Business owners and governments that want to foster workplace inclusion and increase First Nations employment could look to South Australian-based RAW Group as a model.
The Indigenous-owned and managed company ethos 'Changing Lives Through Economic Independence and Empowerment' has rung true, no more so than this past financial year.
RAW Group founder and managing director, Allan Jones, believed employment equality was achievable with meaningful engagement and strong partnerships with stakeholders.
"As an Aboriginal man who has been involved in the education, training and employment arenas all my working life, I have committed to supporting my People achieve equality in the workplace," he said.
Indigenous workforce inclusion is at the core of RAW's operational entities, which originally comprised civil construction but has since expanded to traffic management, group training and labour hire personnel services.
He believed RAW Group's sustainable and significant growth was a by-product of forming economically-beneficial solutions and close relationships with industry leaders.
"We've got a pretty solid foundation, and now lots of wheels in motion, which is great," Mr Jones said.
"That solid base has evolved to a commercially-competitive model, which took a while to build but - now it is and easy to mobilise - we can start looking at other states."
Mr Jones cited his biggest success as aligning the philosophy of the Group with staff, and then stakeholders and project partners.
"The biggest achievement was bringing the Group together collectively to work for a common purpose, and that is to create economic and workforce participation opportunities for First Nations people," he said.
"RAW really caters for the whole community: from those finding it hard, right through to the high achievers."
Mr Jones said it was important to have a balance among the 150-plus permanent staff working across RAW's four entities.
"We've had people coming from incarceration, long-term unemployment, low socio-economic regions etc, right through to having Aboriginal engineers and state managers in our civil construction division, for example," he said.
"Fundamentally by addressing the workforce development challenges facing Aboriginal Australians, we go a long way towards creating an environment for industry and employers to work with a responsive and competitive workforce.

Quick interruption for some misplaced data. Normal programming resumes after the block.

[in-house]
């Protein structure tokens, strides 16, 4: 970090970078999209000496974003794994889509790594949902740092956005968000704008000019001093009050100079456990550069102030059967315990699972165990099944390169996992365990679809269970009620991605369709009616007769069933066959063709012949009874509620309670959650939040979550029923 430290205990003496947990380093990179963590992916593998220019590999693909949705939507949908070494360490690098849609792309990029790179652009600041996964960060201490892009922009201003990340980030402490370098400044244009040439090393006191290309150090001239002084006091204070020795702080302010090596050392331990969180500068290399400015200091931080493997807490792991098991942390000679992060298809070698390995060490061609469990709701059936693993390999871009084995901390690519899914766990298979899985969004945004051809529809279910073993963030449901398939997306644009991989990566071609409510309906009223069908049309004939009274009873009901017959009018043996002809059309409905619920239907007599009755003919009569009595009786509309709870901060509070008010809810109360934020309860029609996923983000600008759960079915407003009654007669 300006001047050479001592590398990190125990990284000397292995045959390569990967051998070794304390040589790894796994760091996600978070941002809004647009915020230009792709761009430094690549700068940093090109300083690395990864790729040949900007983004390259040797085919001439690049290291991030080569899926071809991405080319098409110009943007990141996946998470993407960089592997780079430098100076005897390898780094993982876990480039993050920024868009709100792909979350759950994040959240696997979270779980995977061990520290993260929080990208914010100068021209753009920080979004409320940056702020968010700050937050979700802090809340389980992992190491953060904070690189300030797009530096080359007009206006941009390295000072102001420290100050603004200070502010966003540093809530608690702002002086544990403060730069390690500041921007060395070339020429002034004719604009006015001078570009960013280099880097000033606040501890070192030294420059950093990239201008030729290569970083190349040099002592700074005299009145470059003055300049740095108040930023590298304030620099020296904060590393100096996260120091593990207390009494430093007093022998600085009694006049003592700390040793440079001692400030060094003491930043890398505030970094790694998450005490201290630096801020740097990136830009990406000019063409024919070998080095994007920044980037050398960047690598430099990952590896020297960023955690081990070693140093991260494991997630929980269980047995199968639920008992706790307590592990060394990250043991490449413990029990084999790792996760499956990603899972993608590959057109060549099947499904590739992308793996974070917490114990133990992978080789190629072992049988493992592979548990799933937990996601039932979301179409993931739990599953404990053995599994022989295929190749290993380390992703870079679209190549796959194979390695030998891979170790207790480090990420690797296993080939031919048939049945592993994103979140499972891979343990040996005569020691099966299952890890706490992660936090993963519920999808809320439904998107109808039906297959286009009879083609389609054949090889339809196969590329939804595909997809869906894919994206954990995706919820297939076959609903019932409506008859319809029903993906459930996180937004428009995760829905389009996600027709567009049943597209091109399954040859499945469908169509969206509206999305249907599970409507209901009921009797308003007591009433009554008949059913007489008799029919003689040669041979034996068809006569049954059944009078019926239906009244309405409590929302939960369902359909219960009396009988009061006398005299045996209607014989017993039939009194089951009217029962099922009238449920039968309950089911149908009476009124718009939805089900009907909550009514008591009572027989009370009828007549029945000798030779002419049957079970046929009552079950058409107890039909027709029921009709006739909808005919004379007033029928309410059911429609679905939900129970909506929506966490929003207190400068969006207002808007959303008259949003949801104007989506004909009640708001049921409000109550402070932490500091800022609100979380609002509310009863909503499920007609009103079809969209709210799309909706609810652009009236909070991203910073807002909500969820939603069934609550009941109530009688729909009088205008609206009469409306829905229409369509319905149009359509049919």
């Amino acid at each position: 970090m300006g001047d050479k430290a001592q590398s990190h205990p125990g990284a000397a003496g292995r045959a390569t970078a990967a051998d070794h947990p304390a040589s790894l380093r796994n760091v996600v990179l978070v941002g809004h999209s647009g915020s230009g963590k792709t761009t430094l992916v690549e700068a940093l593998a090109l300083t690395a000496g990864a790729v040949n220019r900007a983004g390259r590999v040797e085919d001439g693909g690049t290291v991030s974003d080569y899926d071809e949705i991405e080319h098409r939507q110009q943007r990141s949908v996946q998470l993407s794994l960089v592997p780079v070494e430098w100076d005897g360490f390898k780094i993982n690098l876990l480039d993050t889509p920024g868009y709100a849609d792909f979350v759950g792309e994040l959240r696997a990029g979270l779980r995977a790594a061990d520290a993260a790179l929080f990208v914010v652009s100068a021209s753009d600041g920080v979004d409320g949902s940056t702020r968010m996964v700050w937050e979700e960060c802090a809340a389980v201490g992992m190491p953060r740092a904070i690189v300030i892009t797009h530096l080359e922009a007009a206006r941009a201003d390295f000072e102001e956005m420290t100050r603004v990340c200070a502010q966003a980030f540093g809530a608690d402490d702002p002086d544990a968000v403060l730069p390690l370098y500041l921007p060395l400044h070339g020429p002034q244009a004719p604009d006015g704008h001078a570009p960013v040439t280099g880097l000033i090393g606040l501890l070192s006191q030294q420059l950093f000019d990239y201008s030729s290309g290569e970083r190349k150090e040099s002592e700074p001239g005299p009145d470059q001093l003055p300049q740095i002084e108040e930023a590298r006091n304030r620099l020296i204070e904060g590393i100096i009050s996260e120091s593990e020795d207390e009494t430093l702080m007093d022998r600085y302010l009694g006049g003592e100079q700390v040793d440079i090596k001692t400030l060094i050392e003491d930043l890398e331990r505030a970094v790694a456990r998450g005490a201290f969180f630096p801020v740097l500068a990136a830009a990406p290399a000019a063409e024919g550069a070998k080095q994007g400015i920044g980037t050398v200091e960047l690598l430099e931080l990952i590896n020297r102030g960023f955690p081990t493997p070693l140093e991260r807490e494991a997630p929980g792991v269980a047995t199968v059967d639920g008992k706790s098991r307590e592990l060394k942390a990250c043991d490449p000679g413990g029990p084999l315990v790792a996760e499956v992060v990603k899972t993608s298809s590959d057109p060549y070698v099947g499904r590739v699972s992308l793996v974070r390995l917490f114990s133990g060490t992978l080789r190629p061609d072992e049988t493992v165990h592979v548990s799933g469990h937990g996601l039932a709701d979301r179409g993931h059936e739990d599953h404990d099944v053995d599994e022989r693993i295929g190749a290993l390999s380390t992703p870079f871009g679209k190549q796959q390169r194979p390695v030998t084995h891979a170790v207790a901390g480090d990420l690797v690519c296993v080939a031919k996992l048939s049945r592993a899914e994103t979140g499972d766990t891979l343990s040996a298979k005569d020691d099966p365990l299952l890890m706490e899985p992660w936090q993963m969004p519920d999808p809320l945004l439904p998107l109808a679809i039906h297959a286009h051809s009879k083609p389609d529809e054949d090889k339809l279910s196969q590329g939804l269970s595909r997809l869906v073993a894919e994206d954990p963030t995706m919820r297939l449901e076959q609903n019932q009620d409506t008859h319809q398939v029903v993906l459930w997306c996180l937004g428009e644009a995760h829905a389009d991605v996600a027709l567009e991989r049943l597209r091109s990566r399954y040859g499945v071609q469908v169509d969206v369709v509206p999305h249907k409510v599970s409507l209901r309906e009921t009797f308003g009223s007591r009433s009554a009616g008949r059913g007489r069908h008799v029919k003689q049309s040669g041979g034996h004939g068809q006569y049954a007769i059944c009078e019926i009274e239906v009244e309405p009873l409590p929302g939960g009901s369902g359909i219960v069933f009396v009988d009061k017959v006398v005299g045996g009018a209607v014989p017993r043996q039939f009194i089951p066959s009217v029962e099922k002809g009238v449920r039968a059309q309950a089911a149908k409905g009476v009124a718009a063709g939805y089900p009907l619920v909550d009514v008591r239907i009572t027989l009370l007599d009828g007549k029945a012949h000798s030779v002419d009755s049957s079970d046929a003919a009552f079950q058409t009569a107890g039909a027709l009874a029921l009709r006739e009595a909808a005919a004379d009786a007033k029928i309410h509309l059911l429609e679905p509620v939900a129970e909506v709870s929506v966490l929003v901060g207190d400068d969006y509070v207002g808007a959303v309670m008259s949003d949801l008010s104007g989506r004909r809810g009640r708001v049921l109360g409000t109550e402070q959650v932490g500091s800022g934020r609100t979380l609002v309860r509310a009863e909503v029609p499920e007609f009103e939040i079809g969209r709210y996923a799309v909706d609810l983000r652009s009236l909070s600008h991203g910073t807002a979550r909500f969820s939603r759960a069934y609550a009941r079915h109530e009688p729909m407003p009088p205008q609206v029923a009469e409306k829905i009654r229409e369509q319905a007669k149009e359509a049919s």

"A workforce where Aboriginal participation becomes the norm rather than the exception."
Results from the past financial year show the RAW model is working, with significant revenue growth, while also confirming the Group as an industry leader of Indigenous employment and champion of female participation across its sectors.
More than 70 per cent of RAW's workforce are Indigenous, while 30 per cent of its female staff are employed in non-traditional trades, well above industry benchmarks.
Its Civil and Construction division delivered more than $15m of contracted works in 2022-23, with the Group awarded the Civil Contractors Federation Employer of the Year.
RAW's experienced labour force included a talent pool of almost 100 qualified and reliable traffic controllers, 80 per cent of whom were Indigenous.
The Group also has 34 Indigenous apprentices employed via its apprenticeship program, which has changed the life of several young First Nations people, including recent graduate Jackson Viney.
"I really like the support I receive from Indigenous mentors, and knowing I have someone I can go to is very helpful," he said.
"The apprenticeship program has bridged a gap to opportunities and I now feel confident about different career paths I can pursue."